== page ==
A small company of Pink-necked Pigeon (Treron vernans)
Cempedak Hill, Zone G

Tuesday, August 11, 2015

The tooth brush orchid

Dendrobium secundum - in light purple tones.  Known also as 'tooth brush' orchid.
Note the orange lip
Grown on oil palm frond's cut bases

The Dendrobium species called 'Dendrobium secundum' is found in many South East Asian countries, from Myanmar to Indonesia. Dendrobium comes from the Greek words, dendron and bios to mean "tree" and "life" respectively.  The name recalls the epiphytic nature of the orchid - living on a tree.  What I have done here is to place it conveniently on the trunk of the oil palm tree.  The frond's cut bases are ideal places for growing orchids with no care.  Shade is provided by the oil palm leaves, the cut bases are home to moisture, organic matter etc. which provide food for the orchid plants.  The variety that is flowering now has light purple petals and orange lip.  The inflorescence is terminal, conical and densely packed with the flowers, arranged in rows, all facing in one direction.  It is a cute, beautiful and unique species of orchid.

Friday, August 7, 2015

Just google "Ong Lumok"

 The Ong Lumok is my kind of fruit.  It is pulpy sweet.  Very sweet indeed that I can finish three big fruits in one session.  I have written a fair bit on this fruit and to prove it just google "Ong Lumok" and you'll see most of the pictures and write-up on this fruit online  is from the Kambatik Park.  It is a seasonal fruit, known by Malays as "Terap" but the Bintulu Melanaus call it "Ong Lumok" or fruit of the Lumok tree.  "Ong" in Bintulu Melanau means fruit.  The Ong Lumok is a basic tree that is well-integrated into the agro-forestry practice at Kambatik Park.  The reason is obvious.  The fruits are edible to humans and wildlife and their seasonal fruiting makes the park an added attraction to all sorts of wildlife, birds, insects, butterflies and a myriad variety of flies.  Count the Ong Lumok as one fruit you must taste before you die!!  Long live the Ong Lumok.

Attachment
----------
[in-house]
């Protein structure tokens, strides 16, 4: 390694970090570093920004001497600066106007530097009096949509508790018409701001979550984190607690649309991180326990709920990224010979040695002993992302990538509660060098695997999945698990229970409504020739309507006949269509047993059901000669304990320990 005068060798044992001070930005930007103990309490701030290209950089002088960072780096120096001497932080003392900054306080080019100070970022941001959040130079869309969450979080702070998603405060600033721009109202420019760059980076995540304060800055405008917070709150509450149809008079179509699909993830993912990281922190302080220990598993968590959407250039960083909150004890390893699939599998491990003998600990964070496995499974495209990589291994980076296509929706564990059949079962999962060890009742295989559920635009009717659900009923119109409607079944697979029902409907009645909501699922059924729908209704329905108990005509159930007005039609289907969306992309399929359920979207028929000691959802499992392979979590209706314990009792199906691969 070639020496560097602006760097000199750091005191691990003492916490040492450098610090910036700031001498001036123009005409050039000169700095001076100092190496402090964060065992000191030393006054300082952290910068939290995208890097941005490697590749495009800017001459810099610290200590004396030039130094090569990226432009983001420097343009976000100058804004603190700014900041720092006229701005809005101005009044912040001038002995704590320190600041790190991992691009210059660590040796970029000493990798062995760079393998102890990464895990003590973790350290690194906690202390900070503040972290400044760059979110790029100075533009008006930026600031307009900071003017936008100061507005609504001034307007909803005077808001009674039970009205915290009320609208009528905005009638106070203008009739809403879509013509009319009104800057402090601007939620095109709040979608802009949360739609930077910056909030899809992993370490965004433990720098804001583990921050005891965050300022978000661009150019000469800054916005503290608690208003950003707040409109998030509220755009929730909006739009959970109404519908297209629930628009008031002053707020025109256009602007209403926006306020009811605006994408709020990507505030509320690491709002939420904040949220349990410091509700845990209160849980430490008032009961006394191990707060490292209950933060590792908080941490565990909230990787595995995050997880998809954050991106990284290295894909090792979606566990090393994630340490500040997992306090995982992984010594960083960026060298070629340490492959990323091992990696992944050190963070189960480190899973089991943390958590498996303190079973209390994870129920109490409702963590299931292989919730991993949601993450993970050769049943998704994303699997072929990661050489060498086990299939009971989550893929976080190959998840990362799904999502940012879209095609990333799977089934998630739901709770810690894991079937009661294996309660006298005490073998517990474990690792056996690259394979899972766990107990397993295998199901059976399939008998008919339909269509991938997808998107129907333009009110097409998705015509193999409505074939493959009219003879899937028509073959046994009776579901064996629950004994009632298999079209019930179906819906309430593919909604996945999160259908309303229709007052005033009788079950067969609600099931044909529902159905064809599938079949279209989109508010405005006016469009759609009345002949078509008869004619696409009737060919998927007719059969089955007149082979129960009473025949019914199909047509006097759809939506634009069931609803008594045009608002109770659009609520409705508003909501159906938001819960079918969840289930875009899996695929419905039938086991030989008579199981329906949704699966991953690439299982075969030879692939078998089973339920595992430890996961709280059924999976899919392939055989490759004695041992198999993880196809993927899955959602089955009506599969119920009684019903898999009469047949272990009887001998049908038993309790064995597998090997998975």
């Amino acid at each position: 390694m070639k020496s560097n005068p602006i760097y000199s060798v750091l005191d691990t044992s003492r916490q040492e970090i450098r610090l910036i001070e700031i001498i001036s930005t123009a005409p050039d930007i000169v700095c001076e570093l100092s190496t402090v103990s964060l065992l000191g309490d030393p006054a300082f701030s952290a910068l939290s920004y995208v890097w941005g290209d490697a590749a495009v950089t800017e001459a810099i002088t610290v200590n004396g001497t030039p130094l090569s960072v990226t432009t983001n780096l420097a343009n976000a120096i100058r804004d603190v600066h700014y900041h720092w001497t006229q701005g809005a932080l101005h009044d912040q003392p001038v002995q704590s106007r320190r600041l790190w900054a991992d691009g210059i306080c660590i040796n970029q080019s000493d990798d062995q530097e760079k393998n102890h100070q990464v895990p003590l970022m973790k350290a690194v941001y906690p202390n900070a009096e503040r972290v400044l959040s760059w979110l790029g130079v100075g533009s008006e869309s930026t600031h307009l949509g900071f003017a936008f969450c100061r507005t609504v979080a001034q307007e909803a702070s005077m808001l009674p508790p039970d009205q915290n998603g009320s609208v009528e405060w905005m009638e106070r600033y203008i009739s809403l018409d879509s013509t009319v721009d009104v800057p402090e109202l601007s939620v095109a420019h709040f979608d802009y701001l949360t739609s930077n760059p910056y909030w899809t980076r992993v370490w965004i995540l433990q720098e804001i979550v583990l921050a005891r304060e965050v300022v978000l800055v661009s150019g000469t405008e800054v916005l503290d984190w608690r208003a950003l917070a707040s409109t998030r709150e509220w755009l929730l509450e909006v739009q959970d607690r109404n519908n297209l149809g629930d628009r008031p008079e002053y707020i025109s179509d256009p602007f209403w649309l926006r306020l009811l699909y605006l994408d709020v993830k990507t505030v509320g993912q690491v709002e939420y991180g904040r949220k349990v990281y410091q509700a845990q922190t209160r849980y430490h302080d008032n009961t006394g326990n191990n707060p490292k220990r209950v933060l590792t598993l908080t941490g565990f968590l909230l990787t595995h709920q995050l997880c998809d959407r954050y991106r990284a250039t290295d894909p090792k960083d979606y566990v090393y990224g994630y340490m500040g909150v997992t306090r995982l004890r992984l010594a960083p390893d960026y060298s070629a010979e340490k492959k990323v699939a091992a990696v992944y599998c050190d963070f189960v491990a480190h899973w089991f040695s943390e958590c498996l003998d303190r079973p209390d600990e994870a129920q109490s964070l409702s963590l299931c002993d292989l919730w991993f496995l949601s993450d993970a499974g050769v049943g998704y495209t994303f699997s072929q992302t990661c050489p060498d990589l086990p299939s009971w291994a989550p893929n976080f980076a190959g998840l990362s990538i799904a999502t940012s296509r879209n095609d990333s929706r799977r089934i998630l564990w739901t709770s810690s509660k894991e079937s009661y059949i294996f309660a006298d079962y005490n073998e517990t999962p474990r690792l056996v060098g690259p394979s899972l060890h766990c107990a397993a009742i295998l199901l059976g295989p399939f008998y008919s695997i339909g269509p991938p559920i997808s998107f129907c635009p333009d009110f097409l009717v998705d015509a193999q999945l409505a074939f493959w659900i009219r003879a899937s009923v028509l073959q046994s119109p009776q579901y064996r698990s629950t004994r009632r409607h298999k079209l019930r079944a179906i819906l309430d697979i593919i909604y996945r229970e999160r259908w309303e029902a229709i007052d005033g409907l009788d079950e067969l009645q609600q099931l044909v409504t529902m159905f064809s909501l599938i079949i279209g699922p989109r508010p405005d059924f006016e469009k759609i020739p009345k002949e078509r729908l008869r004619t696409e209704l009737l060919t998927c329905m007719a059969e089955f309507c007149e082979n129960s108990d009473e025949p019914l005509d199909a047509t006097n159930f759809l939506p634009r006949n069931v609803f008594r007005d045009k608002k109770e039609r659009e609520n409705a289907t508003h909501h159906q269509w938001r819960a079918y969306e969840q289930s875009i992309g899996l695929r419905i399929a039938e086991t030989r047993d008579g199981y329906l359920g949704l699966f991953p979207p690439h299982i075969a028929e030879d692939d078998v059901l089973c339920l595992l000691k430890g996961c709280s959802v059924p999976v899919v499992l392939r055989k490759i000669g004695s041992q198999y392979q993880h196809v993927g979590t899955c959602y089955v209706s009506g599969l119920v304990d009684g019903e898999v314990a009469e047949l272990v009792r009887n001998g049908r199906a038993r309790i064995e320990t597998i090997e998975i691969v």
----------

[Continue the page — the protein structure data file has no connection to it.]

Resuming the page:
Ong Lumok (Bintulu Melanau) - Terap (Malay)
Artocarpus odoratissimus
Location: Zone C